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A Hero's Journey Through Science Fiction

Archive for the category “Space Exploration”

Behold the Earth and Moon – as seen from Saturn

Behold the Earth and Moon – as seen from Saturn

“Earth is the bright, starburst-looking flash of light at the middle of the photo, our moon the speck just down and to the left. From Saturn, our planet is hardly distinguishable as the orb we know and love.” — io9.com

“Perhaps the same could said for ourselves and those whom we love, as the distance between the two grows over time.” — Ed.

Alternate Timeline: The Apollo 11 Disaster

“On July 18 of 1969, as the world waited anxiously for Apollo 11 to land safely on the surface of the Moon, speechwriter William Safire imagined the worst case scenario as he expertly wrote the following somber memo to President Nixon’s Chief of Staff, H. R. Haldeman. Its contents: a contingency plan, in the form of a speech to be read out by Nixon should astronauts Neil Armstrong and Buzz Aldrin become stranded on the Moon, never to return, followed by some brief instructions relating to its broadcast. Luckily for all those involved, the memo was never needed.”

Letters of Note (One of my favorite websites!)

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“Can we really build the Star Ship Enterprise?”

Only Hillbillies Live In the Outer Rim

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“Science fiction often assumes that civilizations which exist on a galaxy’s outer rim will be backwards in nature. It’s a understandable reaction – the “centre” is more sophisticated while the “outlands” are more primitive. For example, in Star Wars, the Outer Rim Territories were sparsely settled and relatively unexplored. In Isaac Asimov’s original Foundation books, the focus of the Galactic Empire is on Trantor at the galactic centre, whilst the Foundation itself is located on the remote planet Terminus at the rim, where other planets are not so scientifically advanced.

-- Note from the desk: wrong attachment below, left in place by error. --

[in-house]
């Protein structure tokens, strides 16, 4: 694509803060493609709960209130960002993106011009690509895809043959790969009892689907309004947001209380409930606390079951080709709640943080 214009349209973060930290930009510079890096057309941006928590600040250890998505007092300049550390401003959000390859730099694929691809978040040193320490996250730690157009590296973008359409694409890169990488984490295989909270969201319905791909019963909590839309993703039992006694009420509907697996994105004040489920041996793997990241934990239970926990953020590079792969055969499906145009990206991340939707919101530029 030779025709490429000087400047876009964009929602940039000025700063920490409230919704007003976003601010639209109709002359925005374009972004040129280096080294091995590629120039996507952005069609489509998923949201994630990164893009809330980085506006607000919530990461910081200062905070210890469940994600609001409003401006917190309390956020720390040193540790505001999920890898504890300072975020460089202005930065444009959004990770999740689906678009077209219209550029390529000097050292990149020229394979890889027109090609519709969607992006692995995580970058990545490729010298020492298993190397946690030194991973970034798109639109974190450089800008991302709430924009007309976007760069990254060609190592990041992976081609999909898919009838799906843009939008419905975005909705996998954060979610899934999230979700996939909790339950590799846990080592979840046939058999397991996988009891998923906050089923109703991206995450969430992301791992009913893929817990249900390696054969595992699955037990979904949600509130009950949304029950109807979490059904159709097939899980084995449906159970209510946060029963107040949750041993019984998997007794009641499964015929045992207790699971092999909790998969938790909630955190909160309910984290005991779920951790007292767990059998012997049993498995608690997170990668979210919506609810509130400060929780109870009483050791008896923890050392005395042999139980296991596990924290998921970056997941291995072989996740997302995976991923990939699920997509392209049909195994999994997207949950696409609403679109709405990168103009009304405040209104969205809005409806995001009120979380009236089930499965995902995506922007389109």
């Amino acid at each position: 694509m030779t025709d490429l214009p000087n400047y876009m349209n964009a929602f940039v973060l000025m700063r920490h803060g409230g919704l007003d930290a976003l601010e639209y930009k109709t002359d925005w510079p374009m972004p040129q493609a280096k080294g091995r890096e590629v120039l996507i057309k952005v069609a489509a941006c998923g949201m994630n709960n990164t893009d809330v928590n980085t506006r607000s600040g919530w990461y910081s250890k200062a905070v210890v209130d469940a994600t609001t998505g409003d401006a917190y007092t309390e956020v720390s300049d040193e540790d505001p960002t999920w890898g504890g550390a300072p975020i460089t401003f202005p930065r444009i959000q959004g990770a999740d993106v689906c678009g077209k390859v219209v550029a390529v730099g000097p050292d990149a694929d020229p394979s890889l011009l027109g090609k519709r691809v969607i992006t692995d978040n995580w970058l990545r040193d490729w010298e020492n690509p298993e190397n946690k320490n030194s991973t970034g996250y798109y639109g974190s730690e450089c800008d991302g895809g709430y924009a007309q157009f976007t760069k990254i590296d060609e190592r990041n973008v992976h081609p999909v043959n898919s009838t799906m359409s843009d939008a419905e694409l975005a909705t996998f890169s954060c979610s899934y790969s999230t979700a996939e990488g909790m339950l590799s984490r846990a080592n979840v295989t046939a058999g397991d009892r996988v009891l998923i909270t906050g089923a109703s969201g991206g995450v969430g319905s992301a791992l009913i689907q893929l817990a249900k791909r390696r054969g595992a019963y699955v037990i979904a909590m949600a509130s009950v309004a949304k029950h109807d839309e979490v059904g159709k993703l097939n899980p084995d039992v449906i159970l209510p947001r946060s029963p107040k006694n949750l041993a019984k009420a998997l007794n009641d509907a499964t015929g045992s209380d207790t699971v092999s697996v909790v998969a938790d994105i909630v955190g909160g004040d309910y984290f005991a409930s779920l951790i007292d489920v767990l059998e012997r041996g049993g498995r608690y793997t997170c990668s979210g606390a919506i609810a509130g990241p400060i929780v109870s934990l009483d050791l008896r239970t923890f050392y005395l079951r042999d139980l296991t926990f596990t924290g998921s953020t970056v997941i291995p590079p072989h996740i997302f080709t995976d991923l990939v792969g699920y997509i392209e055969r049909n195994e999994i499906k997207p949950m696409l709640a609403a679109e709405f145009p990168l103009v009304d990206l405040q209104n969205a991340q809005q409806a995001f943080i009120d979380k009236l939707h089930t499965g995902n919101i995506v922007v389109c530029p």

But a galactic centre can be a dangerous place. As in our own galaxy, there may be a super-massive black hole to suck matter in. There are more stars in the vicinity, some of which might start throwing out unpleasant things, or even go supernova. Obviously an advanced civilization would know this, and could move away if something goes wrong, but then again why should it? Human beings can live near volcanoes, in earthquake zones, or on flood plains; but if they have a choice they tend to prefer to live somewhere safer in the first instance. Advanced aliens are probably no different.”

Mark Stewart, bis-space.com

The First Woman In Space Was Soviet. до свидания America.

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“To this: On June 16, 1963, Valentina Tereshkova rocketed into history aboard Vostok 6, the first woman in space—an achievement now marking its 50th anniversary. So how did she do it? How did a small town girl with little formal education beat out a slew of more qualified candidates to help the Soviets achieve yet another milestone in the race for space?”

The question has a remarkable answer in Christopher DeFilippis’s podcast at DeFlip Side. Science. Fiction And Beyond... We’re recommending it. Happy Father’s Day.

TERESHKOVA

Wagon Train to the Stars

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From Slate’s Michael Chorost @ Future Tense: